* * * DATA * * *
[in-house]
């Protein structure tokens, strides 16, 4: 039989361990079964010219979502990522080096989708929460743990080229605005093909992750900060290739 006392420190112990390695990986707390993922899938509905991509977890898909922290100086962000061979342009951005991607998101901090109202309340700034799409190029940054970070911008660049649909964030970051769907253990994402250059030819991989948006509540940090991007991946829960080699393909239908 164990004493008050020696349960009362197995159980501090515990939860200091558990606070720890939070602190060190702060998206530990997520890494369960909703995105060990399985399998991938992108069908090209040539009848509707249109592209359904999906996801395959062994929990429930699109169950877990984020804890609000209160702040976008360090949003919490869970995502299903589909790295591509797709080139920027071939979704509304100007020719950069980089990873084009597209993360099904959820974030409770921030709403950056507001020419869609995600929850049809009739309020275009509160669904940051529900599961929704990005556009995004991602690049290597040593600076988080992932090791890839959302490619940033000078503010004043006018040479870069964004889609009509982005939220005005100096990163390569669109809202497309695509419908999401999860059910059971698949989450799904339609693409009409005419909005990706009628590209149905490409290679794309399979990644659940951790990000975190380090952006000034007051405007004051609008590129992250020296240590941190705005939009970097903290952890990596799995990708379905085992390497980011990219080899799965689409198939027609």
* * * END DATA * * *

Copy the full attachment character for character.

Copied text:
[in-house]
């Protein structure tokens, strides 16, 4: 039989361990079964010219979502990522080096989708929460743990080229605005093909992750900060290739 006392420190112990390695990986707390993922899938509905991509977890898909922290100086962000061979342009951005991607998101901090109202309340700034799409190029940054970070911008660049649909964030970051769907253990994402250059030819991989948006509540940090991007991946829960080699393909239908 164990004493008050020696349960009362197995159980501090515990939860200091558990606070720890939070602190060190702060998206530990997520890494369960909703995105060990399985399998991938992108069908090209040539009848509707249109592209359904999906996801395959062994929990429930699109169950877990984020804890609000209160702040976008360090949003919490869970995502299903589909790295591509797709080139920027071939979704509304100007020719950069980089990873084009597209993360099904959820974030409770921030709403950056507001020419869609995600929850049809009739309020275009509160669904940051529900599961929704990005556009995004991602690049290597040593600076988080992932090791890839959302490619940033000078503010004043006018040479870069964004889609009509982005939220005005100096990163390569669109809202497309695509419908999401999860059910059971698949989450799904339609693409009409005419909005990706009628590209149905490409290679794309399979990644659940951790990000975190380090952006000034007051405007004051609008590129992250020296240590941190705005939009970097903290952890990596799995990708379905085992390497980011990219080899799965689409198939027609």